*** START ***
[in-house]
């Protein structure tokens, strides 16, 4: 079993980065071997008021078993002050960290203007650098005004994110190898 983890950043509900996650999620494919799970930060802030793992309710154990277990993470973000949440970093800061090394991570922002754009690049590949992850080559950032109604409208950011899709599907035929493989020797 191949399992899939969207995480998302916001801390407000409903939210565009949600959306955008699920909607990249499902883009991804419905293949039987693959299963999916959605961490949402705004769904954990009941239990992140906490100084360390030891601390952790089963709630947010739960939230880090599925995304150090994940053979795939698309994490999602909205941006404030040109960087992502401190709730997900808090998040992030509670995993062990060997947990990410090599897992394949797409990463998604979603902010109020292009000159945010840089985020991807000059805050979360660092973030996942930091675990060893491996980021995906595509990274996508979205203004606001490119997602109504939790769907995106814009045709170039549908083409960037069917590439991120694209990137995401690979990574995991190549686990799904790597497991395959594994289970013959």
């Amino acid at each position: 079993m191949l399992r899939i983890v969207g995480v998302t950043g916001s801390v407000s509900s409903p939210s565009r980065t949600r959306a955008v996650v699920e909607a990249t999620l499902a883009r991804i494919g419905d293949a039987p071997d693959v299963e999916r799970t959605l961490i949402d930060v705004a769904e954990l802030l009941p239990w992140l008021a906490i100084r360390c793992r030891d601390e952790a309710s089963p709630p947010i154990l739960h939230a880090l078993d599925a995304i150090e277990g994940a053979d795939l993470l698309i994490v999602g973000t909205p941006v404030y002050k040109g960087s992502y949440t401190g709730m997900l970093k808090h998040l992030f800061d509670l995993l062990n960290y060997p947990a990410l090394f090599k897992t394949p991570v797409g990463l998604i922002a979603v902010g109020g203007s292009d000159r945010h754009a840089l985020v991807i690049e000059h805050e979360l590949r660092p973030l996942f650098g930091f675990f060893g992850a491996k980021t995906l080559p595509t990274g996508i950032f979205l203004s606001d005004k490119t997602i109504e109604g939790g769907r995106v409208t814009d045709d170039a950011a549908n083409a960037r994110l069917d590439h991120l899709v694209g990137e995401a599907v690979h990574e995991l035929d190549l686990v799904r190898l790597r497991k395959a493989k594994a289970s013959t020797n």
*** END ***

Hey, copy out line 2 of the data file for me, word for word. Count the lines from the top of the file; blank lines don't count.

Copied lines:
């Protein structure tokens, strides 16, 4: 079993980065071997008021078993002050960290203007650098005004994110190898 983890950043509900996650999620494919799970930060802030793992309710154990277990993470973000949440970093800061090394991570922002754009690049590949992850080559950032109604409208950011899709599907035929493989020797 191949399992899939969207995480998302916001801390407000409903939210565009949600959306955008699920909607990249499902883009991804419905293949039987693959299963999916959605961490949402705004769904954990009941239990992140906490100084360390030891601390952790089963709630947010739960939230880090599925995304150090994940053979795939698309994490999602909205941006404030040109960087992502401190709730997900808090998040992030509670995993062990060997947990990410090599897992394949797409990463998604979603902010109020292009000159945010840089985020991807000059805050979360660092973030996942930091675990060893491996980021995906595509990274996508979205203004606001490119997602109504939790769907995106814009045709170039549908083409960037069917590439991120694209990137995401690979990574995991190549686990799904790597497991395959594994289970013959």